Additionally, while this trail was high on my dream list, for some reason in the week leading up to my hike I had experienced more than my usual bouts of hiking anxiety. I had read trail reports of occasional car break-ins at the trailhead, as well as several reports of recent bear sightings. Logically I know both events are generally unlikely experiences, but they are also both experiences I have previously had. I often hike solo, so minor bouts of trail anxiety are not new. Generally as I hit the trail, my anxiety dissipates into the scenery. But today they only seemed to thicken like the fog. I was tired, wet, and somehow both cold and hot at the same time; and even as a strongly introverted person, I was about to exceed my own quota for solitude.
Typically, I’m pretty stubborn about finishing a trail, so I pushed myself forward despite my mood. However, as I gained elevation, and the trees became sparse, the fog only increased. By the time I was entering the third hour of the hike it felt as though I might as well have signed up for the cloud-hopper challenge. Visibility had dwindled to a mere ten foot circumference, and even though the trail report claimed it was only four miles to the lookout, the trail was so relentlessly uphill that I could have sworn I’d already hiked twice that distance. Trees and boulders lumped together as mystery-shadows in the distance, prodding my already overactive imagination. And just when I felt I was finally calming myself, it was at that point when I looked down to realize that humans were definitely not the only ones using this trail, as multiple piles of bear scat were littering the path ahead.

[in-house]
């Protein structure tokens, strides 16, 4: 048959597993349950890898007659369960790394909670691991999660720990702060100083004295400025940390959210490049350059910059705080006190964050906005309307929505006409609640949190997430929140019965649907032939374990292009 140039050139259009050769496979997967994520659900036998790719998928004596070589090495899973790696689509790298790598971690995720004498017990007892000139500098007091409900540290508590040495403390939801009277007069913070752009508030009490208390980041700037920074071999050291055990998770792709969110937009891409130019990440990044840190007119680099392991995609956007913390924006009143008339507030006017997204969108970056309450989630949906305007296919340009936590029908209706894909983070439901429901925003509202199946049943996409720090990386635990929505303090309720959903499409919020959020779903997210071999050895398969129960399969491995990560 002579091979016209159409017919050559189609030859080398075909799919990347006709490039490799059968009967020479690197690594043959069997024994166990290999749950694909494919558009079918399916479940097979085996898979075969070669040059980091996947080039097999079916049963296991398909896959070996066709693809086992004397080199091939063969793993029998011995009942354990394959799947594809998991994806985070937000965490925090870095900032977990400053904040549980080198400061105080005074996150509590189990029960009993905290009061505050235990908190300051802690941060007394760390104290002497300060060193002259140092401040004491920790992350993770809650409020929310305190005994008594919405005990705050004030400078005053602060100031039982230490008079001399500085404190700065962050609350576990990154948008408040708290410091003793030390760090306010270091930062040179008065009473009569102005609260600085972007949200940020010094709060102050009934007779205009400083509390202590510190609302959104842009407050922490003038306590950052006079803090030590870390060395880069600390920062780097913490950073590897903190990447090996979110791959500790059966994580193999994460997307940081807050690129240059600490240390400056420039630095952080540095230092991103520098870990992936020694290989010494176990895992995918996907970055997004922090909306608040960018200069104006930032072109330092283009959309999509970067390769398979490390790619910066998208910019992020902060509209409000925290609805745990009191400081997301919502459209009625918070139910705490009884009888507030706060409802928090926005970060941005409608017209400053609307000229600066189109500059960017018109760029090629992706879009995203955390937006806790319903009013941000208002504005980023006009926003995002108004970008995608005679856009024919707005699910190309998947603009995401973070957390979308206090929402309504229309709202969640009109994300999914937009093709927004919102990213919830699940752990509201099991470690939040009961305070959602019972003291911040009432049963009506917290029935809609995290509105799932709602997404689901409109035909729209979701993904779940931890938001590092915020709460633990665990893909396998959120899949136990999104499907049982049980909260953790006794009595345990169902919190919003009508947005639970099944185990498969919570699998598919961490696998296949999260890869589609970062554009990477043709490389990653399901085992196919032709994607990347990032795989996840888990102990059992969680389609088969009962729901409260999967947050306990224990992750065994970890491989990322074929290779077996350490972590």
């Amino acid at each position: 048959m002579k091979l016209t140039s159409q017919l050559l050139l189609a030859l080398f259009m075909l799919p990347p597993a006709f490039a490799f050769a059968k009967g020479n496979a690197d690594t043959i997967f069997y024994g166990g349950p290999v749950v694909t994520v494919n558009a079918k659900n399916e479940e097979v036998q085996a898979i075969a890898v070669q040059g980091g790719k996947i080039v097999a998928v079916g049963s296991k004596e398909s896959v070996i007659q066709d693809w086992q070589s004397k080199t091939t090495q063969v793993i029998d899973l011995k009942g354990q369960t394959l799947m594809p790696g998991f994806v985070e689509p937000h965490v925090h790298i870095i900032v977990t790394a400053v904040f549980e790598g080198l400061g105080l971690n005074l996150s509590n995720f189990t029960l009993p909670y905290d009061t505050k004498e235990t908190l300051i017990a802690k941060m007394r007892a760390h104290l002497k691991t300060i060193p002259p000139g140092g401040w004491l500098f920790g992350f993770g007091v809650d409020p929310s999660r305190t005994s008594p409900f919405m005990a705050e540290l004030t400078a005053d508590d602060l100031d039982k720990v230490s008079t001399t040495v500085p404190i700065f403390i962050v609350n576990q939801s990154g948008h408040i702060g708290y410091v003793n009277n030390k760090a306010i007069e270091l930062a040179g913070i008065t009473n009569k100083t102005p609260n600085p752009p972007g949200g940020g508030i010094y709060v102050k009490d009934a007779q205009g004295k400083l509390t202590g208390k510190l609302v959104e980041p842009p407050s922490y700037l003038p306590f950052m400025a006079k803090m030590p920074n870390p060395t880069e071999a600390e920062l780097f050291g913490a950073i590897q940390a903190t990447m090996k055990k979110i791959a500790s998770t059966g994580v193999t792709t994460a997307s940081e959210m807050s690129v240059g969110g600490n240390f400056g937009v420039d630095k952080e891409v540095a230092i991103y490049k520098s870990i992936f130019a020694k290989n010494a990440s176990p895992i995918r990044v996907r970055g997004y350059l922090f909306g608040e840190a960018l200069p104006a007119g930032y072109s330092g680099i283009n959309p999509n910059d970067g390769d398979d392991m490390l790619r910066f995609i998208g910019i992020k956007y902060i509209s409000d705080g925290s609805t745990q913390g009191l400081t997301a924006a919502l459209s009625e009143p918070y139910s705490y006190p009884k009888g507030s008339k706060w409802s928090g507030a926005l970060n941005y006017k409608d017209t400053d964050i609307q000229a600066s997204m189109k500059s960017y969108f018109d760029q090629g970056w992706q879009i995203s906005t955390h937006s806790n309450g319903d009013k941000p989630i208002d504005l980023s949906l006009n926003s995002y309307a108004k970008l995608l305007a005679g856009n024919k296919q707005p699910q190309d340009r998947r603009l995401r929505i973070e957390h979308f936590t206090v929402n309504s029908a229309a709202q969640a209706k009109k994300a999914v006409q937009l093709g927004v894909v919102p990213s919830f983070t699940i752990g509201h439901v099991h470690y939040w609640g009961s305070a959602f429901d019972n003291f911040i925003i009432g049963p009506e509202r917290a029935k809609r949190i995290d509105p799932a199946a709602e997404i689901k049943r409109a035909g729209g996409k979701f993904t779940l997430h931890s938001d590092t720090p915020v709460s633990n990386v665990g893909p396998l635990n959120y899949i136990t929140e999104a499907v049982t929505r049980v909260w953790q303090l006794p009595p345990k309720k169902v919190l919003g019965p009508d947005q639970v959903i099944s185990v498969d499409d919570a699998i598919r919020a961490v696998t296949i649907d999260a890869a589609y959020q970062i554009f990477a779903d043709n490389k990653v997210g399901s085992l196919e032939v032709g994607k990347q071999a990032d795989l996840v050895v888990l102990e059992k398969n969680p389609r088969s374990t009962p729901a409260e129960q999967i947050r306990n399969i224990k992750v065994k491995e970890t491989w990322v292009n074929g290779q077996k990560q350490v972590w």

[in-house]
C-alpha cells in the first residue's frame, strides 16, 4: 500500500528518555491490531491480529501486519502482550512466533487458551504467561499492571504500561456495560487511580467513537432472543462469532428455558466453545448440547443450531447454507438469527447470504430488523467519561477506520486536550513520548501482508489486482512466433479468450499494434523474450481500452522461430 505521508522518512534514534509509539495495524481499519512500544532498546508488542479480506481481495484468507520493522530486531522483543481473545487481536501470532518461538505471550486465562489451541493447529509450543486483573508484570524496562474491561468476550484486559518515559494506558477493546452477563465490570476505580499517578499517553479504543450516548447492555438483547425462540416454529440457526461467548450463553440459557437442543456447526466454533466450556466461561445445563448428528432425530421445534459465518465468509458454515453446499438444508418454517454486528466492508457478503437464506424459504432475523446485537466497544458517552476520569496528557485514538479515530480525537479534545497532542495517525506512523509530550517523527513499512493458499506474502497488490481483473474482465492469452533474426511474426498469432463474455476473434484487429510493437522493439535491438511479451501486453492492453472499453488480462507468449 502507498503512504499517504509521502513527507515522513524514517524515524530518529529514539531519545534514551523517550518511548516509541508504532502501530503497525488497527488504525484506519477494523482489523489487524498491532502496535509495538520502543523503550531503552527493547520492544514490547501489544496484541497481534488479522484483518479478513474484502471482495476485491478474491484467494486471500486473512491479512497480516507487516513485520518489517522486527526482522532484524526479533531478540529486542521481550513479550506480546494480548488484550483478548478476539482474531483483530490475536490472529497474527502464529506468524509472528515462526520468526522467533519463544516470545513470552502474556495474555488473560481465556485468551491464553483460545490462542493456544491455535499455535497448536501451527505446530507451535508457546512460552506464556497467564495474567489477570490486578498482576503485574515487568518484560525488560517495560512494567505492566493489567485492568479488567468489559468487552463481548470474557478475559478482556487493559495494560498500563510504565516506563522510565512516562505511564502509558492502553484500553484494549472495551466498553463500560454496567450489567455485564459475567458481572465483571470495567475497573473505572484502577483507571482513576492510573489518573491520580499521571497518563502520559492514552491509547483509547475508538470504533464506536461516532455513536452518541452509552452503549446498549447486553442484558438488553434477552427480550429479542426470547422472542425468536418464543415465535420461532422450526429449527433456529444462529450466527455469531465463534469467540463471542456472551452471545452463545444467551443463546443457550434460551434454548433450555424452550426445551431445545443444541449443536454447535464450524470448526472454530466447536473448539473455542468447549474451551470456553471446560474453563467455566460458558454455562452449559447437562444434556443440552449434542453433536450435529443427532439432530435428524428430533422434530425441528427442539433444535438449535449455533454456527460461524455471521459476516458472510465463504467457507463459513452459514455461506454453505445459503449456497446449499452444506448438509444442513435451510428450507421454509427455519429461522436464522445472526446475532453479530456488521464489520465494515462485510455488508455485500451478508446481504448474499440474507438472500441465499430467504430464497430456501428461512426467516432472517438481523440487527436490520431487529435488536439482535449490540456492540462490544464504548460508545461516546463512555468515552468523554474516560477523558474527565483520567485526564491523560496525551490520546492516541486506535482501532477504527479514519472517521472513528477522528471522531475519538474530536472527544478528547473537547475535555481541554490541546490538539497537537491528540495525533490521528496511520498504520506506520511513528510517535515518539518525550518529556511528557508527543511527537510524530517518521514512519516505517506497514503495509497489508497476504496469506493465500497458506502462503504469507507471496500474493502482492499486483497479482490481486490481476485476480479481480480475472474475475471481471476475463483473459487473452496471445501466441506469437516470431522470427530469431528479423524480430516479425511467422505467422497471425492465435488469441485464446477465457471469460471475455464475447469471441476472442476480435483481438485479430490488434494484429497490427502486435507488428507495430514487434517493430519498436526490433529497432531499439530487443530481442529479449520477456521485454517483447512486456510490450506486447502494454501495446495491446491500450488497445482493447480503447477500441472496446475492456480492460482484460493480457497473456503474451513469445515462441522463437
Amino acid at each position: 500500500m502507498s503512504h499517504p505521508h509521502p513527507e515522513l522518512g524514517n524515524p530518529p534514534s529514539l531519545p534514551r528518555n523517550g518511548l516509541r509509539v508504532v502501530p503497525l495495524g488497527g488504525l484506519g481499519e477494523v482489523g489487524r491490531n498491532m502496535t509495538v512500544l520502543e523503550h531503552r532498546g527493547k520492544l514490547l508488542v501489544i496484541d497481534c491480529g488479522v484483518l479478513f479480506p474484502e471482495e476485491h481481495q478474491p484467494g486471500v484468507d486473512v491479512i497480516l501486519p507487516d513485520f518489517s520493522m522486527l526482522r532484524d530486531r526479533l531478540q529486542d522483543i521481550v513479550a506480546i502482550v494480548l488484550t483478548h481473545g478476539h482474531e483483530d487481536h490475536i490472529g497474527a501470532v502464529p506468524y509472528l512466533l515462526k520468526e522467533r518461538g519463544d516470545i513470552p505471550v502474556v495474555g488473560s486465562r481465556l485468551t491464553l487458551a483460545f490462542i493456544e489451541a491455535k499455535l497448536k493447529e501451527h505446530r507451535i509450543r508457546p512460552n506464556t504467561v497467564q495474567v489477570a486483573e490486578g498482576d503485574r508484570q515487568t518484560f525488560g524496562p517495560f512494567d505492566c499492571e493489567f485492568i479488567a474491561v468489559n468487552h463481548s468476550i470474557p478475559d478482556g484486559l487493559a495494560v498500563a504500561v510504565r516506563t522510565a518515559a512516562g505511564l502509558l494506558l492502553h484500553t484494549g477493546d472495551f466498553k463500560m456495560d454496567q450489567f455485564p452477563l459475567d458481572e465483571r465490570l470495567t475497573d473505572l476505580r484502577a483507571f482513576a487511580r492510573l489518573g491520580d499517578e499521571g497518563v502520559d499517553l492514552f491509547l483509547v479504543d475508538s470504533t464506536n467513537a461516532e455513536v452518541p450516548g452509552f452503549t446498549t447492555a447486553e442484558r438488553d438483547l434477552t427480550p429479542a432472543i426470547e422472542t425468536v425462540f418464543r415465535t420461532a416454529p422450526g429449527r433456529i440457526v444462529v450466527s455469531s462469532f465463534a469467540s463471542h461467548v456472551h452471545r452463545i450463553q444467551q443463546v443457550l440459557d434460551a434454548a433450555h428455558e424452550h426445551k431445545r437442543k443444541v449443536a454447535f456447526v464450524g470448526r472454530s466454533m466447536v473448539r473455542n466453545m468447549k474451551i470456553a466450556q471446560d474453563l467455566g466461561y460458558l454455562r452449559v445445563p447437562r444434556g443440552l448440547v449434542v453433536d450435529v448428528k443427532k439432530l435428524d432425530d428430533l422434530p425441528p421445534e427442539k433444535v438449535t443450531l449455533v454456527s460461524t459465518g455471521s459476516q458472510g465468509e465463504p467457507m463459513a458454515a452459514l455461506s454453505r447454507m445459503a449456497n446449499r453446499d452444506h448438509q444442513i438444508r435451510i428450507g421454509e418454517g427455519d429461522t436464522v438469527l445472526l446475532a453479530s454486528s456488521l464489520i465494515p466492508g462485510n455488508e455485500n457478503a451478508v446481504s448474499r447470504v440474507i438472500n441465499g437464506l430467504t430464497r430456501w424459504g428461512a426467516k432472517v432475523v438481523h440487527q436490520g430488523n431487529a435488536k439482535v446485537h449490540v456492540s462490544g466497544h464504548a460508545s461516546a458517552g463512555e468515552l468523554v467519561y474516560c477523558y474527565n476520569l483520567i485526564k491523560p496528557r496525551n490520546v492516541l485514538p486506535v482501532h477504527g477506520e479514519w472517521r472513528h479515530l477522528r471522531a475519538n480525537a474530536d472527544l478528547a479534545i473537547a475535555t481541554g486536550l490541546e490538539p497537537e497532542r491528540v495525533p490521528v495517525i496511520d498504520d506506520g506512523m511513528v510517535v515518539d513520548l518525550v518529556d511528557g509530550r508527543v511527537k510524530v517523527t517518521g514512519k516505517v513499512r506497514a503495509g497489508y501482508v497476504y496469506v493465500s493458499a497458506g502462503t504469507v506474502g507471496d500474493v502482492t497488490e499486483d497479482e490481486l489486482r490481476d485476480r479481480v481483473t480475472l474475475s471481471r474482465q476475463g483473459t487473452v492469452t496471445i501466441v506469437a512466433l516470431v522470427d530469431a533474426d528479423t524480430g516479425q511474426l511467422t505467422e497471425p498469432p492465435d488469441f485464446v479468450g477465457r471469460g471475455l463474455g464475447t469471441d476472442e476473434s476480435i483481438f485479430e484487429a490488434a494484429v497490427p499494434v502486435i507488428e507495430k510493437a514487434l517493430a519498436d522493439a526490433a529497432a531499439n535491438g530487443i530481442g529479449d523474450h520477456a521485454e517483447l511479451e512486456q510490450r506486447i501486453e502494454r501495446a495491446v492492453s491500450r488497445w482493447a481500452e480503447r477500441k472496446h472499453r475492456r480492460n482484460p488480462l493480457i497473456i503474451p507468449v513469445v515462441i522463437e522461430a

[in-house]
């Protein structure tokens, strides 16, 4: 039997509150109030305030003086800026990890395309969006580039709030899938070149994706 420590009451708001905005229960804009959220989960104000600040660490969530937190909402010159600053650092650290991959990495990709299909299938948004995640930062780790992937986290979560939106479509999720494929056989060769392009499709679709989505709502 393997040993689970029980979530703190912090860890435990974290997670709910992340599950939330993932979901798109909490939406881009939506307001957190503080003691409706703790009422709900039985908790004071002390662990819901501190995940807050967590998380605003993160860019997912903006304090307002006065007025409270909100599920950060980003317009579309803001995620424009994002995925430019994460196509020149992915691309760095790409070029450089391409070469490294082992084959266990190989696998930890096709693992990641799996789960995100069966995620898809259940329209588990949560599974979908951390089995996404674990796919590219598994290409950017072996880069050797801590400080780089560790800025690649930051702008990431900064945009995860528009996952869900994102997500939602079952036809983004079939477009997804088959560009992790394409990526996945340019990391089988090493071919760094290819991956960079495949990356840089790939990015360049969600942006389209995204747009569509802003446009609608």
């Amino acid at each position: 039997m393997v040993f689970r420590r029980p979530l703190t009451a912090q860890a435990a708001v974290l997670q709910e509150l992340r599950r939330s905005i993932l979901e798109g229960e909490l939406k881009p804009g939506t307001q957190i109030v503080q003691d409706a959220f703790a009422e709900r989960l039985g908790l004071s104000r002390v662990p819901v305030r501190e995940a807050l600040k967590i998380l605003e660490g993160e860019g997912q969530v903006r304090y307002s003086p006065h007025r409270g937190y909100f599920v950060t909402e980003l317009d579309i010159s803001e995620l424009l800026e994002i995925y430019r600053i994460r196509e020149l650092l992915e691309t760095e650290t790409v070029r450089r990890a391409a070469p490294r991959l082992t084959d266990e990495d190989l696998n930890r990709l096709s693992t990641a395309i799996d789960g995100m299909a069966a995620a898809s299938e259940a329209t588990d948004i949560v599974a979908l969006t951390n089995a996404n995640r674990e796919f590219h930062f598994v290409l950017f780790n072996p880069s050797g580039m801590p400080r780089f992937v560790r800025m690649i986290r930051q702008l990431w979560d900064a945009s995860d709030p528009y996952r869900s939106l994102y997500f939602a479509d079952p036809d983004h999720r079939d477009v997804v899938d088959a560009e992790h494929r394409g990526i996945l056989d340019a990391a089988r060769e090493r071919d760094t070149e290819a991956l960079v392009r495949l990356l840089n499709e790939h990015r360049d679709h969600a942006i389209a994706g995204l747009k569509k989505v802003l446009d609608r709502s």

So with enticing vistas fading, and shadows looming large, that’s where I started to complain.